policy = Base64.encode64(policy_document).gsub("\n","")

signature = Base64.encode64(
    OpenSSL::HMAC.digest(
        OpenSSL::Digest::Digest.new('sha1'), 
        aws_secret_key, policy)
    ).gsub("\n","")

Java

import sun.misc.BASE64Encoder;
import javax.crypto.Mac;
import javax.crypto.spec.SecretKeySpec;

String policy = (new BASE64Encoder()).encode(
    policy_document.getBytes("UTF-8")).replaceAll("\n","").replaceAll("\r","");

Mac hmac = Mac.getInstance("HmacSHA1");
hmac.init(new SecretKeySpec(
    aws_secret_key.getBytes("UTF-8"), "HmacSHA1"));
String signature = (new BASE64Encoder()).encode(
    hmac.doFinal(policy.getBytes("UTF-8")))
    .replaceAll("\n", "");

Python

import base64
import hmac, hashlib

policy = base64.b64encode(policy_document)

signature = base64.b64encode(hmac.new(AWS_SECRET_ACCESS_KEY, policy, hashlib.sha1).digest())

Once you have calculated the values for the policy and signature input fields and included these values in your form, the form should be complete. Save the web page and form document as an .html file, open it in your favorite web browser, and test it by uploading some files to your S3 bucket.

Conclusion

The form web page and policy document templates in this article should give you a starting point for creating your own upload forms. With some minor modifications to the template documents and a little coding, you will be able to create authorized forms that make it easy for your web site visitors to upload files to your S3 account.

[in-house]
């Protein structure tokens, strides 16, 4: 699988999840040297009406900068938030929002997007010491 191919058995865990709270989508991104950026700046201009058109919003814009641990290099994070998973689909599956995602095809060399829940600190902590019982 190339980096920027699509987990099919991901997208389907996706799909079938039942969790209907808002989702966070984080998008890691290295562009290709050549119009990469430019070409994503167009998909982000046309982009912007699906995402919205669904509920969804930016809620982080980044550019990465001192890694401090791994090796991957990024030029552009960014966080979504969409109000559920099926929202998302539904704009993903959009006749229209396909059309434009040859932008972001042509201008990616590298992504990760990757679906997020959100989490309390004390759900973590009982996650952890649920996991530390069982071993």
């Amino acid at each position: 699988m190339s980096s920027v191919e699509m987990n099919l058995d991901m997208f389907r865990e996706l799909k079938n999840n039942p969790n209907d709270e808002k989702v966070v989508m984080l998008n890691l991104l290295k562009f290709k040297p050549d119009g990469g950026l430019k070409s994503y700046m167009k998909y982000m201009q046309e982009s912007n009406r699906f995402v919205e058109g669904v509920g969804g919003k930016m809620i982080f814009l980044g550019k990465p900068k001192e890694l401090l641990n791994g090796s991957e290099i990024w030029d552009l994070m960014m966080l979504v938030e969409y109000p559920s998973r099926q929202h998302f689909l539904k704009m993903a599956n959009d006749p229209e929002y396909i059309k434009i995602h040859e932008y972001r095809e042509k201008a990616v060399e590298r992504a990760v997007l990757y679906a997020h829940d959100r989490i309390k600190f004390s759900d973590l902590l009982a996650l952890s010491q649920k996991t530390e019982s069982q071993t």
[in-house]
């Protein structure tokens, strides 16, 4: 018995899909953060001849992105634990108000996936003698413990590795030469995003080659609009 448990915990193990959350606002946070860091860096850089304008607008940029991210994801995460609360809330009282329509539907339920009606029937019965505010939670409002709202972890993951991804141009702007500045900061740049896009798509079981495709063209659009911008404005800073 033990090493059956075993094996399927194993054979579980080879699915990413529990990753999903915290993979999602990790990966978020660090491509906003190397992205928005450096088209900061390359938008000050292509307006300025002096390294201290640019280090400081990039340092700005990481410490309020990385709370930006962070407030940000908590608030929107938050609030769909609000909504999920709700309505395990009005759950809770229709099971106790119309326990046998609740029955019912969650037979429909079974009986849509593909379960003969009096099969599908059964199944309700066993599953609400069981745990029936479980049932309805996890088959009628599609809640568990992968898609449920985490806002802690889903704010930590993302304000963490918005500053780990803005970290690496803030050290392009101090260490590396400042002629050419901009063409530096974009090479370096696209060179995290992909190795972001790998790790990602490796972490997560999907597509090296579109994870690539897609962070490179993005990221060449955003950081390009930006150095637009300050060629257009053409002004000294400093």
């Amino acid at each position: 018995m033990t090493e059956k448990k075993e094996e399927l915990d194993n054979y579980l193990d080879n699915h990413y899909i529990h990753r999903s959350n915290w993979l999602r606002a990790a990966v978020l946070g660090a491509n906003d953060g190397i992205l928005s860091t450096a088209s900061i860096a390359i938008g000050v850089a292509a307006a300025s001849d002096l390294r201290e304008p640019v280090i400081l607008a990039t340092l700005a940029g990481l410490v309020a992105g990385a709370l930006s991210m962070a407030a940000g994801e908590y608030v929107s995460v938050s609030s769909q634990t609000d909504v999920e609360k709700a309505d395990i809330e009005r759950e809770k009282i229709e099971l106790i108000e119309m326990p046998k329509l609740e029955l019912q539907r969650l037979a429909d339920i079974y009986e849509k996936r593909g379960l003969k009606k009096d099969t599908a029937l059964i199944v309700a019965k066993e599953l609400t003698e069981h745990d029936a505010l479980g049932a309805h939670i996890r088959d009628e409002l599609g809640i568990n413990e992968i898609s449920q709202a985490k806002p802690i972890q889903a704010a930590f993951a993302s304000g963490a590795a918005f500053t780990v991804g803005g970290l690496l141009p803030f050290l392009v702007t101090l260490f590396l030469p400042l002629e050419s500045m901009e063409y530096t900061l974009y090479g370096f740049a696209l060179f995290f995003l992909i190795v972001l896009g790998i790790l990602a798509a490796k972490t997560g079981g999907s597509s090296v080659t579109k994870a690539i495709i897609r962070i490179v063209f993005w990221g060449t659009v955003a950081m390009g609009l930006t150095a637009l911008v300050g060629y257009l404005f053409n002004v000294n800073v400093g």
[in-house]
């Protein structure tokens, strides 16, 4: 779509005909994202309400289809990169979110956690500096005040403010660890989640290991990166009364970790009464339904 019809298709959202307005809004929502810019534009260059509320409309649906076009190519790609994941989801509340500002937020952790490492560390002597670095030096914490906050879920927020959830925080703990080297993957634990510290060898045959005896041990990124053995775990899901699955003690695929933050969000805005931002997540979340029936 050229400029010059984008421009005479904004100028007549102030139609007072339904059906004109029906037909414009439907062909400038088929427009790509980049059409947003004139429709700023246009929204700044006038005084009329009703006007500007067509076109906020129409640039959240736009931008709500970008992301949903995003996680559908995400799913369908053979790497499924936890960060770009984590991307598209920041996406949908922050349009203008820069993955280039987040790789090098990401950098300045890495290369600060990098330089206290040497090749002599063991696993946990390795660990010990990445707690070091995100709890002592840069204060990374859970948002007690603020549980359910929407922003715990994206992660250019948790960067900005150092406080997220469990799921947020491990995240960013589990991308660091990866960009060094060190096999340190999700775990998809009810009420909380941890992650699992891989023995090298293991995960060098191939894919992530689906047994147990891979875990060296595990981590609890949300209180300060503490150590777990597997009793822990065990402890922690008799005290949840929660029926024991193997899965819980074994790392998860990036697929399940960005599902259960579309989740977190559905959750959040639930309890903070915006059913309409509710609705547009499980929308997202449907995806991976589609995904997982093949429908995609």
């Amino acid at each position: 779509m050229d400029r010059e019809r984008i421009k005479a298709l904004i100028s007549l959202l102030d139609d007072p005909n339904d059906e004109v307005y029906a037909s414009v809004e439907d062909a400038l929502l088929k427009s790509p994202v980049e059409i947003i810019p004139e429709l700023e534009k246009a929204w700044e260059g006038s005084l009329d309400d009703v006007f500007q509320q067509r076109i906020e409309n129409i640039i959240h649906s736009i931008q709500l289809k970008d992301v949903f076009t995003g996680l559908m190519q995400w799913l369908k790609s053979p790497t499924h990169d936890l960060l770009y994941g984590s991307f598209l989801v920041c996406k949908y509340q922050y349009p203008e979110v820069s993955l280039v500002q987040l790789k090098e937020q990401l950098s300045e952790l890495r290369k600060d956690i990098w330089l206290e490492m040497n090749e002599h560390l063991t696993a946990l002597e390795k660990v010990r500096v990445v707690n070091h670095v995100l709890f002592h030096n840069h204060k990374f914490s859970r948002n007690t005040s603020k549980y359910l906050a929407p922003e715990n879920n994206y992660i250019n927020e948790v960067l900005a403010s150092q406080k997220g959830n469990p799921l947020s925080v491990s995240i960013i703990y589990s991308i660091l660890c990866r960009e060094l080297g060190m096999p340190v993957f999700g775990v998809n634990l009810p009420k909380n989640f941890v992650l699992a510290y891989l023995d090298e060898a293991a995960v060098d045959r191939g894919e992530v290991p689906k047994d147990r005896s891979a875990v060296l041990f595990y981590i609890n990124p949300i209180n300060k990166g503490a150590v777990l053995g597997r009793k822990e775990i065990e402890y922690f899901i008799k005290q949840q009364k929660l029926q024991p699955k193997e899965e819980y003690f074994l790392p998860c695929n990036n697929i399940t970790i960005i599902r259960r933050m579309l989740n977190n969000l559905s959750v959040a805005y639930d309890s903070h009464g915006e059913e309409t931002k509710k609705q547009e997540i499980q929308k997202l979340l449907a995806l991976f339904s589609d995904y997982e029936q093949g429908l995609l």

The S3 service’s POST support is a powerful feature with many potential uses. You could create a single upload form to allow your friends and colleagues to send you files that are too large for email, or you could modify your web applications to generate forms on-demand so your users can store their data in S3 rather than on your own server. Just remember that you will be liable for any S3 data transfer and storage fees incurred by the people who use your forms.

To learn more about S3 POST forms, refer to the online documentation which discusses additional details and features that I have not discussed in this article. If you need help using these forms, or with S3 in general, be sure to visit the S3 Developers Forum where developers meet to discuss the service and work together to solve problems.

Comments

This is the correct algorithm to use in ruby
Be sure to strip newline characters from the policy (before hashing) and the signature. And don't CGI escape these values in the form. The other article on the Amazon dev site about this is vague and misleading.
Alex Farrill on November 4, 2009 3:57 PM GMT
the java part is wrong
it will not work on windows clients. Instead of : String policy = (new BASE64Encoder()).encode( policy_document.getBytes("UTF-8")).replaceAll("\n",""); it should be: String policy = (new BASE64Encoder()).encode( policy_document.getBytes("UTF-8")).replaceAll("\n","").replaceAll("\r","");
jboboli on October 27, 2008 9:52 PM GMT
Really nice.
Very good tutorial.
masobrinho on August 5, 2008 4:11 PM GMT
lots of good info
but I am having the same problem. The signature is not being computed the same as the javascript b64_hmac_sha1 method (which works). I've confirmed my policy is being computed correctly. Any ideas?
bobbylight69 on July 14, 2008 4:54 AM GMT
Very helpful
i found this to be very helpful. but i am facing problem while calculating signature. policy is encoding very well but signature is coming different. i have javascript also to calculate policy and signature. it is working very well. when i try to calculate these things in java it calculates policy exactly but signature is coming different to what working javascript code is calculating.
dushyantsharma on June 9, 2008 11:59 AM GMT
Great Article
Thank you for explaining the POST method. I am a bit stuck with the encoding. If there is a utility that can do it, or if someone has a script, please let me know. Jean
jvaneeden on June 5, 2008 2:15 PM GMT